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When Should You Say “I Love You”?

The first time I said “I love you” to a girl, I was fourteen years old and it was over text message. I didn’t have a clue what the words meant. “I love you” just seemed like a good way to communicate the hormonal storm of warm, fuzzy feelings that I was experiencing.

I definitely wasn’t talking about the love of a bride and groom on their wedding day, or the love of a couple who cares for one another through physical or mental illness, or the love that formed the bedrock of my great-grandparents 75-year marriage.

In the years that followed, as my understanding of love deepened, I got a lot more serious about these three little words. In fact, by the time Renée and I started dating, I was convinced that I didn’t want to say “I love you” until we were engaged.

I wanted to show Renée that I loved her countless times – the last of which would involve emptying my bank account for a shiny rock – before I told her that I did. It felt like the right standard. It was hard, and meaningful, and heroic. It was also something that Renée and I disagreed on.

As with most of our disagreements, Renée won. 5 months into our relationship, after a romantic evening at a little Italian restaurant celebrating Renée’s birthday, we said “I love you.”


Growing up reading books by Christian authors such as Joshua Harris and Jason Evert, the answer to this question was always the same. Love is not a feeling. Love is a choice. Love is about “wanting what’s best for the person you love.”

It’s not a bad definition for highlighting that love is more than just warm fuzzy feelings or sexual attraction. But it doesn’t actually help with figuring out when you should say “I love you” in a relationship.

Going by this definition, I could have said “I love you” to Renée on our first date – I certainly wanted what was best for her right from the beginning.

But it would have been bad timing. Because while “I love you” definitely communicates “I want what’s best for you,” in the context of a romantic relationship, these words also communicates something more.

Renée and I wanted what was best for each another right from the start, but over the months that followed, something changed. Something was different 5 months in, and it wasn’t that we’d had too much Italian wine. So, what was it?

We can find the answer in the words of St. John Paul II, when he said “the greater the feeling of responsibility for the [beloved] the more true love there is.” That something was responsibility.

Two dates in, I wanted what was best for Renée, but I didn’t feel any significant responsibility for our relationship. If we’d had a big fight, or a significant moral disagreement, or Renée had announced she was moving to Peru, that would have been the end of that.

Five months down the track, our relationship looked very different. Renée and I were dating long-distance, and we had made a number of intentional commitments to each other. Some examples were that  we said good morning and good night to each other every day, we video chatted at least a couple of times a week, and once a month one of us would make the trip to see the other one in person. We had both taken a lot more responsibility for our relationship.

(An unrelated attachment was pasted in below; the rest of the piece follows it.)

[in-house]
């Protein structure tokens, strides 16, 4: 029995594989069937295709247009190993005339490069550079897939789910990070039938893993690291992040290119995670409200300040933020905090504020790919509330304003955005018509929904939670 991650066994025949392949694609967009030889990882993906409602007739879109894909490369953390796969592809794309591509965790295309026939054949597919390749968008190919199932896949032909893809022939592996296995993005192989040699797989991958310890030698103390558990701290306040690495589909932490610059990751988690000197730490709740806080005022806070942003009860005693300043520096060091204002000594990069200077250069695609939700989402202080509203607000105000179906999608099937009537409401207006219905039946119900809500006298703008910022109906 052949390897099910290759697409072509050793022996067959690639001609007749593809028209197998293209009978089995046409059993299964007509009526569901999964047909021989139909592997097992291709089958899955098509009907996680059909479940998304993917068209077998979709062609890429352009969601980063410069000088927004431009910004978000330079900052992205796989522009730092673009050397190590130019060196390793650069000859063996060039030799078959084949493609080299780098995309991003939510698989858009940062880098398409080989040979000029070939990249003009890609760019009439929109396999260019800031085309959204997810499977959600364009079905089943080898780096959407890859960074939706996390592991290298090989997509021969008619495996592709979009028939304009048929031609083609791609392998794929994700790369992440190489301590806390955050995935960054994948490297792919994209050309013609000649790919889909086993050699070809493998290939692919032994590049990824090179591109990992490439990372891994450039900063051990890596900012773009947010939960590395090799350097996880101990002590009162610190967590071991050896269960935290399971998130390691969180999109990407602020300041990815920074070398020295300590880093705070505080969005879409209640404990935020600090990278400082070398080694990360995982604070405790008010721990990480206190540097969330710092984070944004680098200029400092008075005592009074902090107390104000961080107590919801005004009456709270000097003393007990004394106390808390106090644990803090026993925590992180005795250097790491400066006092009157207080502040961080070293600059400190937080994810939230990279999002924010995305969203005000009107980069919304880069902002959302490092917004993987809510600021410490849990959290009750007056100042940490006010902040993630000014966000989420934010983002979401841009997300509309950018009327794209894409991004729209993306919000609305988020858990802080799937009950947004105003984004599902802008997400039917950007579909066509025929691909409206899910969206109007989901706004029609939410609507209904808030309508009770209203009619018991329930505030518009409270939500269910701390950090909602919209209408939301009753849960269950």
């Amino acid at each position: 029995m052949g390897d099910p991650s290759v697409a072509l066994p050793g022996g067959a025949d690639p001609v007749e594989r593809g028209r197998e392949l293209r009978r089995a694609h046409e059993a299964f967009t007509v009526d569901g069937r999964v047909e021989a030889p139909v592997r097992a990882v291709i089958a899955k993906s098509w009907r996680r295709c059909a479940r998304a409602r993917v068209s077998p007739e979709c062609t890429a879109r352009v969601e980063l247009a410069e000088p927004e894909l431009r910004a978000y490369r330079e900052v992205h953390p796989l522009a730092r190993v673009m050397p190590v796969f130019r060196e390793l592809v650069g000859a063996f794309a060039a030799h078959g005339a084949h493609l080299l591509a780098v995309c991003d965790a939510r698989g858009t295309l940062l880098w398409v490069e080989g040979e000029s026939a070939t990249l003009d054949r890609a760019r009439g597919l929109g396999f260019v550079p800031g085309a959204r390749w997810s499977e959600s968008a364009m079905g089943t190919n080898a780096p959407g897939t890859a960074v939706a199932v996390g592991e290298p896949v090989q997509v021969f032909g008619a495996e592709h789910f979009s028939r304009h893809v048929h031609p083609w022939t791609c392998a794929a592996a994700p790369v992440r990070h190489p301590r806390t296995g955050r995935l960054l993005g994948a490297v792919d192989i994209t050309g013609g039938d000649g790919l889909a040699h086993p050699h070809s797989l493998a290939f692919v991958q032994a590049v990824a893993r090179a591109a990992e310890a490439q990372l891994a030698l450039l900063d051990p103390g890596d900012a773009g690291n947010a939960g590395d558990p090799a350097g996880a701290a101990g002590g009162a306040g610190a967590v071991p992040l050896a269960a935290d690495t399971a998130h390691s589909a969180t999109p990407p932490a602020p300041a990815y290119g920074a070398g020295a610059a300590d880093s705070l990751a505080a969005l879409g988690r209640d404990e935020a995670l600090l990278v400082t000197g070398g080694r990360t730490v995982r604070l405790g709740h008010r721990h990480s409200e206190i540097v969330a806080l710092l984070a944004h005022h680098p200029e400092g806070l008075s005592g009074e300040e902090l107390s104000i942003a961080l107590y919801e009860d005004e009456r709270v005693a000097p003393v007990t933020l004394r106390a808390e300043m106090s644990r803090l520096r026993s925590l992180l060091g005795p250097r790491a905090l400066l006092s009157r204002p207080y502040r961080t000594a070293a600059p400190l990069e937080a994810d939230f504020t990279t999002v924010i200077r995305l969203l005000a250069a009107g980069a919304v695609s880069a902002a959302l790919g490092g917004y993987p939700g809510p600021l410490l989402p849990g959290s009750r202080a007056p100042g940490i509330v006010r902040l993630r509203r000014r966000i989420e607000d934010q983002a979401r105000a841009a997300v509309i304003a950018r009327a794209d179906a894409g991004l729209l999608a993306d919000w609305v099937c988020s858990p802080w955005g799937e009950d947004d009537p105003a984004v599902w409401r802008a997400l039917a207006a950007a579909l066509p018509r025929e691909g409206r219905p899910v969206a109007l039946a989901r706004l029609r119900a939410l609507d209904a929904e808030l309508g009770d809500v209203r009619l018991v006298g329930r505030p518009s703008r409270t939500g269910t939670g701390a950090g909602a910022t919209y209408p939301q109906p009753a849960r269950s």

First and foremost, it’s good to start with the definition given by those Christian authors. If you can’t genuinely say that you want what’s best for the other person, you’ve got no business saying “I love you.”

But that’s just the first hurdle. Now you’ve gotta ask yourself “is responsibility present in our relationship?”

Have the two of you made a clear and exclusive commitment to each other?

Are you willing to invest in your relationship, even when it demands sacrifices?

Is your relationship heading towards marriage? Maybe not next week, or next month, but based on your current knowledge, could you see yourself marrying him/her one day?

If your answer to all of the above is “yes,” you’re probably in a good place to say those three words. But don’t take it lightly.

A mentor of mine, who had counselled many couples through their relationships, once said to me “saying those three little words changes everything.” He was right – saying “I love you” cranks the emotional intimacy dial up several notches in your relationship.

If you’re not sure whether this is the right time, that in itself is probably reason enough to wait. Love is patient. But in the meantime, constantly look for ways to show your significant other that you love him/her. That way, when you finally do speak those words, he/she won’t have any doubt.


Over two years into my relationship with Renée, I am very much still learning how to love her. I’m learning new ways to show my affection, I’m learning the things that make Renée feel the most loved, and I’m (hopefully) learning to be more selfless.

Sometimes I fail. Sometimes I’m a selfish jerk, who puts myself first, or gets impatient, or makes an unfair comment. In those moments, I’ve learning that love means acknowledging my fault, apologising, and starting over.

Saying “I love you” isn’t just a statement, it’s a goal. If I’d waited until I was perfect at loving Renée before I said those three words, I’d be waiting forever. So when I say “I love you”, I’m really also saying “I want to love you every day,” I want to keep learning to love you” and “I want to recommit to loving you every time I fail.”

Paul writes in Philippians 1:9 “And this is my prayer, that your love may overflow more and more with knowledge and full insight.” Love isn’t static. It’s something that should grow and deepen in knowledge and insight over time.

Saying “I love you” is just the start. The real challenge is learning to live it.

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